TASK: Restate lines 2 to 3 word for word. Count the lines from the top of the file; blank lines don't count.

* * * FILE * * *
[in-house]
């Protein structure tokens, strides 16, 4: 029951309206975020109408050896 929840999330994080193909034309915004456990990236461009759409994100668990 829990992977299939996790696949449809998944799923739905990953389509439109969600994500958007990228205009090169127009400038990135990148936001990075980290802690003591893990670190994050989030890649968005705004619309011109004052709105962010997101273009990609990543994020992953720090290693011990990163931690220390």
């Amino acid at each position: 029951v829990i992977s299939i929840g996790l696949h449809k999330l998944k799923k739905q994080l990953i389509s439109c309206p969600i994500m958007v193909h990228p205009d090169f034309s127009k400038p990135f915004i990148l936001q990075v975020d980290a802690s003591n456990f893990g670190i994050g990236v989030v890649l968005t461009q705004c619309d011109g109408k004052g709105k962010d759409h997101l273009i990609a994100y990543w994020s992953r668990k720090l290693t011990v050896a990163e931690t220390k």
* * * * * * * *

């Protein structure tokens, strides 16, 4: 029951309206975020109408050896 929840999330994080193909034309915004456990990236461009759409994100668990 829990992977299939996790696949449809998944799923739905990953389509439109969600994500958007990228205009090169127009400038990135990148936001990075980290802690003591893990670190994050989030890649968005705004619309011109004052709105962010997101273009990609990543994020992953720090290693011990990163931690220390």
């Amino acid at each position: 029951v829990i992977s299939i929840g996790l696949h449809k999330l998944k799923k739905q994080l990953i389509s439109c309206p969600i994500m958007v193909h990228p205009d090169f034309s127009k400038p990135f915004i990148l936001q990075v975020d980290a802690s003591n456990f893990g670190i994050g990236v989030v890649l968005t461009q705004c619309d011109g109408k004052g709105k962010d759409h997101l273009i990609a994100y990543w994020s992953r668990k720090l290693t011990v050896a990163e931690t220390k």